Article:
Power Consumption Overview

A version of this article was originally
published in Triathlete Magazine

After speaking to a number of people, I’m still confused about what really matters in regards to bikes and speed. Most commonly, I’ve been told that aerodynamics should be by far the most important thing to me and that I need to make sure that I get the most aerodynamic bike possible. However, I’ve read elsewhere that weight and stiffness are really important too. What is the real story?

Ted , WI

Dear Ted,

There are a number of concepts that relate to your equipment and performance. Some of these concepts are quantifiable (like aerodynamics and weight), while others are less tangible (like the handling and mechanical condition of your equipment). I’ve provided brief explanations of the most influential variables (based upon estimations from studies within the cycling industry) and categorized these variables by approximately how much rider energy they consume on a flat course without wind. For example, if you burn 1000 calories during a ride, a variable rated at 15% of energy consumption would use 150 of those calories.

First, the tangible concepts:

Aerodynamics: Rider aerodynamics is approximately 50% of total energy consumption and the aerodynamics of your equipment is approximately 15% of total energy consumption.

How aerodynamics relates to you and your bike is often one of the most simplified and misunderstood subjects in cycling and triathlon. Wind resistance is usually the largest obstacle a rider has to overcome. However, many people tend to approach aerodynamics backwards by trying to maximize the aerodynamics of their equipment without addressing the aerodynamics of their riding position.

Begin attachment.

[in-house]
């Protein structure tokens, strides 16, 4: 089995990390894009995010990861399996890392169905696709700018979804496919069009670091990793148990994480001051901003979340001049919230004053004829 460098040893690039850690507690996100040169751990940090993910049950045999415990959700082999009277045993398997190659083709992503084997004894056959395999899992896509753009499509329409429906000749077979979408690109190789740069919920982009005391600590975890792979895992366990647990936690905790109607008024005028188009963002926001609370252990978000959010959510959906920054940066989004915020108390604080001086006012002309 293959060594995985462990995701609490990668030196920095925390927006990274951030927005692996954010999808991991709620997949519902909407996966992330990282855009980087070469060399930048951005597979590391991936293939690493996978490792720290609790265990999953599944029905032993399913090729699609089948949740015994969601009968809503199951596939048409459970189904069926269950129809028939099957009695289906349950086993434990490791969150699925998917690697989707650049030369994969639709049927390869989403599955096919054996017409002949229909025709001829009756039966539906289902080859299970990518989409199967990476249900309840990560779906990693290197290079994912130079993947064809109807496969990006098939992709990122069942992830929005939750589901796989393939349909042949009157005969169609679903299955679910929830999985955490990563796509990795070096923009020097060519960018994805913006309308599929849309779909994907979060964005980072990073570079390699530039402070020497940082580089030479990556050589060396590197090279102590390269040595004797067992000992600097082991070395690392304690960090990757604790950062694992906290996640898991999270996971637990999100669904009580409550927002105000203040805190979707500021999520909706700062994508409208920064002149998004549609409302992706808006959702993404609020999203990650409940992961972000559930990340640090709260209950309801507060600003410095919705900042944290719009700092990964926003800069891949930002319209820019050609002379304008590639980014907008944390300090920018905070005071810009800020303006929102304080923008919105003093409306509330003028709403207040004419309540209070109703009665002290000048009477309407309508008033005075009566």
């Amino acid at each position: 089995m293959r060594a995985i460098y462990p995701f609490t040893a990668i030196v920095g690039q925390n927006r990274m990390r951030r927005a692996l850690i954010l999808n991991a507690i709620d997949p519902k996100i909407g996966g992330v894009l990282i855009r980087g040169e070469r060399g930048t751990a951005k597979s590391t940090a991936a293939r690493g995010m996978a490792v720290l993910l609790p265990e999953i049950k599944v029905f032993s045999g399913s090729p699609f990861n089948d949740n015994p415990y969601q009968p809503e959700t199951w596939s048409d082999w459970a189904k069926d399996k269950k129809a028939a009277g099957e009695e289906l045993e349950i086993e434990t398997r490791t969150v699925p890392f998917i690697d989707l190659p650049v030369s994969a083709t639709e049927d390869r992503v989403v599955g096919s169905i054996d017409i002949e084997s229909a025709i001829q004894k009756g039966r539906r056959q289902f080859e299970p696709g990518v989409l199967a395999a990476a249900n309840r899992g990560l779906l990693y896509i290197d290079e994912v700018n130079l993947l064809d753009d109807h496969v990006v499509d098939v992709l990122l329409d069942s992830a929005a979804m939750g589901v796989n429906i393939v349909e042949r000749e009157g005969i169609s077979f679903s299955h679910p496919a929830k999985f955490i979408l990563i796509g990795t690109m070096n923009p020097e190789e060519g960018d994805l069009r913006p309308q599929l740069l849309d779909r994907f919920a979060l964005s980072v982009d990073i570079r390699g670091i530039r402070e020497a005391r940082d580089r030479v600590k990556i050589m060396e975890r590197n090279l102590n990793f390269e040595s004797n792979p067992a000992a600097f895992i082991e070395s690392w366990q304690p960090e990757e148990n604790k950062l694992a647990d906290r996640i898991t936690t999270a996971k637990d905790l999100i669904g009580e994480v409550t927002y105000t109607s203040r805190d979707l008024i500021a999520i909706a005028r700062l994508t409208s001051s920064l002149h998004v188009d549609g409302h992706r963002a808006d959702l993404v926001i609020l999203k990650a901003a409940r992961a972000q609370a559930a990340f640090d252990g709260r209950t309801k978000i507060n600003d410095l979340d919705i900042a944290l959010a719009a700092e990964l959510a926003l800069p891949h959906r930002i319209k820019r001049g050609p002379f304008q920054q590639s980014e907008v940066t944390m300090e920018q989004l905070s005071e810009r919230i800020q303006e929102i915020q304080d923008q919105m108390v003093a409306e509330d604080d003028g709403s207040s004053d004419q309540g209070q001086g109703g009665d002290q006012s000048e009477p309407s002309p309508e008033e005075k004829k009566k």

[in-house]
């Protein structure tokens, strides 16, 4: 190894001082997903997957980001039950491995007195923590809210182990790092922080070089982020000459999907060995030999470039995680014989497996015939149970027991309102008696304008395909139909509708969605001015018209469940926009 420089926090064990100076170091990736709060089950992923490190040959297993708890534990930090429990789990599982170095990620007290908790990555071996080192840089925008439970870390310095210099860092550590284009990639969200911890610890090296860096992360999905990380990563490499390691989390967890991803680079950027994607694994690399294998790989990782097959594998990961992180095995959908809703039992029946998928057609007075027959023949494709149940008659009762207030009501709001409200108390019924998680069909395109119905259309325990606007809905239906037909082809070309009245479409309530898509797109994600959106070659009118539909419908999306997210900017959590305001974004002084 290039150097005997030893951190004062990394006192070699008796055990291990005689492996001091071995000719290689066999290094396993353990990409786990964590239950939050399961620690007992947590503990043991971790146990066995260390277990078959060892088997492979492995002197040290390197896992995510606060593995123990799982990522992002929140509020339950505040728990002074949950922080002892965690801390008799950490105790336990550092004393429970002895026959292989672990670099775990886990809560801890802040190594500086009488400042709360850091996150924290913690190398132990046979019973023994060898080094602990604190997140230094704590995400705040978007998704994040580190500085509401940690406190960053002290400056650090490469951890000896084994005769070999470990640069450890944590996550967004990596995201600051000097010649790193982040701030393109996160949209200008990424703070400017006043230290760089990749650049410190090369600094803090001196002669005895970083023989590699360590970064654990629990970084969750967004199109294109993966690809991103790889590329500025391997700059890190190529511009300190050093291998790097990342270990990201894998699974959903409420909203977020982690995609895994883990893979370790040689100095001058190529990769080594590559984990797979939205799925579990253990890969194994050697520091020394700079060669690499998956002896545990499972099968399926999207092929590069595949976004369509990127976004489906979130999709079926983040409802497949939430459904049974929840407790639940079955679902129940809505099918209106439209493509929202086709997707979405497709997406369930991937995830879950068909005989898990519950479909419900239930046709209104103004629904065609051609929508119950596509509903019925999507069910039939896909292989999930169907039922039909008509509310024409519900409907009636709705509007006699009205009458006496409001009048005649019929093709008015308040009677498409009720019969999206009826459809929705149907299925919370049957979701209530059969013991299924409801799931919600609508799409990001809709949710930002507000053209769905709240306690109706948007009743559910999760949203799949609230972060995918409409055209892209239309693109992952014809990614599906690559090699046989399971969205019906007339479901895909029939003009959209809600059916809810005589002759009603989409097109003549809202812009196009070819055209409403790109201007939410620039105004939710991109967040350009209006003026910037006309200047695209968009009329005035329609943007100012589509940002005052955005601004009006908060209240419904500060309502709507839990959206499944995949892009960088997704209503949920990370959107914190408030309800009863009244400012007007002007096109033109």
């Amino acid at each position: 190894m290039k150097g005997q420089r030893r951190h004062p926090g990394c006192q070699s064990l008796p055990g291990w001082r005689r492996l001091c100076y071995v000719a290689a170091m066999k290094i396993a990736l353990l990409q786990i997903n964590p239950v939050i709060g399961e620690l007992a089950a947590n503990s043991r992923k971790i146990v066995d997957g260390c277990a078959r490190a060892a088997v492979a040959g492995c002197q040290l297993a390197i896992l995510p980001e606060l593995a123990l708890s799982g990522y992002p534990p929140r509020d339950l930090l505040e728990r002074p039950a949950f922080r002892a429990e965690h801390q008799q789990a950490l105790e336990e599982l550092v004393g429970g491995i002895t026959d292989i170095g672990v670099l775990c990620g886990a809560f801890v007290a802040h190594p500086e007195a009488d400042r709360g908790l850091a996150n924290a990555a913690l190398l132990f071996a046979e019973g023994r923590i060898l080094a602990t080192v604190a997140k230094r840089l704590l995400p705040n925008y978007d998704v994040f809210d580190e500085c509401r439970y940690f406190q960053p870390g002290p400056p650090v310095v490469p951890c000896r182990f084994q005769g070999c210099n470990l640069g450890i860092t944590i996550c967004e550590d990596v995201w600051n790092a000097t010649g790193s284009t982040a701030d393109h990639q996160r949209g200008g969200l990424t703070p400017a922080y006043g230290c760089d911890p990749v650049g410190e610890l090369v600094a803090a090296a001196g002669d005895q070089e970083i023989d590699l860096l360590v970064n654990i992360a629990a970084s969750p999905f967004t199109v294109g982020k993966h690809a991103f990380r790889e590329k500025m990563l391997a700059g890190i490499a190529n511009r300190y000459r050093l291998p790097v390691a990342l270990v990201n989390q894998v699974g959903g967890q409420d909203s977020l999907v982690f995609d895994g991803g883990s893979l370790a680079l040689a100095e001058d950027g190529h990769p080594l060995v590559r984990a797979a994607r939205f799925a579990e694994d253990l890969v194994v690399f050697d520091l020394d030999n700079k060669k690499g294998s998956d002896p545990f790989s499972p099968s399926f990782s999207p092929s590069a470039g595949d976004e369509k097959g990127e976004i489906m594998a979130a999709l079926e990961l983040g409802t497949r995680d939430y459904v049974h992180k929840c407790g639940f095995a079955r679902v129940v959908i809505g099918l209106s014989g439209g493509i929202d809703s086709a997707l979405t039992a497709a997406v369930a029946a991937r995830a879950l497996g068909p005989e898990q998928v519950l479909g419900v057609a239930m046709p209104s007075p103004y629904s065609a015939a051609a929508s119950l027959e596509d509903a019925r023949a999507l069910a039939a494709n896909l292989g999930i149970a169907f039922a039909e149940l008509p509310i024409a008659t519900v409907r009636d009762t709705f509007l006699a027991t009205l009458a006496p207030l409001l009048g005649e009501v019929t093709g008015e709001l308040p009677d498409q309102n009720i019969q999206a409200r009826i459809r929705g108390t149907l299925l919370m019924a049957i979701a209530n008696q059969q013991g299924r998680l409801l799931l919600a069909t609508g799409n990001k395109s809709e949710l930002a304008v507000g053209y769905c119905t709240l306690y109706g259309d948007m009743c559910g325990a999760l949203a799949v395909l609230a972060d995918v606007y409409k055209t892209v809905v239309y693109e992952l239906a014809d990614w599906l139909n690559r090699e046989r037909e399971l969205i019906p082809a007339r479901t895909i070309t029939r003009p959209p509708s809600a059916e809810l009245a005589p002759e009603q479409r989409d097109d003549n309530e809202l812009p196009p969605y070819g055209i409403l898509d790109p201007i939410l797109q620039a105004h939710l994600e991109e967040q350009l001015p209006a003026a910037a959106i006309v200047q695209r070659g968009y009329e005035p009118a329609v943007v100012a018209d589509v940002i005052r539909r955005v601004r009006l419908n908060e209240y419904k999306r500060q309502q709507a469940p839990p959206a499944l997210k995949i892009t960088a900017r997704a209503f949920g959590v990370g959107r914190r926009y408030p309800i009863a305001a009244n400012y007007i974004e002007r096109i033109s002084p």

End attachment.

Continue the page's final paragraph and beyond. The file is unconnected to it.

If you compare your surface area to that of your bike, it is easy to see how you have a much greater impact on overall aerodynamics than your 20 lbs. bike. The aerodynamics of your body is about 3/4 of the total aerodynamics equation, while your equipment is the remaining quarter. Therefore, working with a qualified fitter to develop an optimal aero riding position that is within your body’s individual capabilities should be job one before focusing on the aerodynamics of the bike itself. The most aerodynamic equipment available will help very little if you, the rider, are not able to remain aerodynamic while using it.

An “ideal aero position” does not simply mean that you must have as low a riding position as possible. It means that you must have as aerodynamic a riding position as possible that is within your biomechanical capabilities and that you can maintain for as long as possible without compromising comfort or power. Trading power production and comfort for aerodynamics is rarely a good trade and an aerodynamic riding position is only effective when you are able to maintain it.

When it comes to the aerodynamics of your equipment, wheels and the components at the front of the bike (fork, bars, cable routing, helmet…) are the most influential. While ideally shaped aero frame tubing can make a small aerodynamic difference (estimated at 2-4% of total energy consumption), aero tubing often does not ride as comfortably and is not as torsionally stiff as high quality round tubing. If it comes down to a choice between a frame that helps you as a rider be more aerodynamic by maximizing your comfort and power in an aero position or a frame that is more aerodynamic on its own, but not as comfortable, the frame that helps you maximize how long you can stay in your aero position (comfort) is almost always going to help you ride faster.

Click here for more detailed information on aerodynamics in cycling.

Bicycle Stiffness: Approximately 15% of total energy consumption.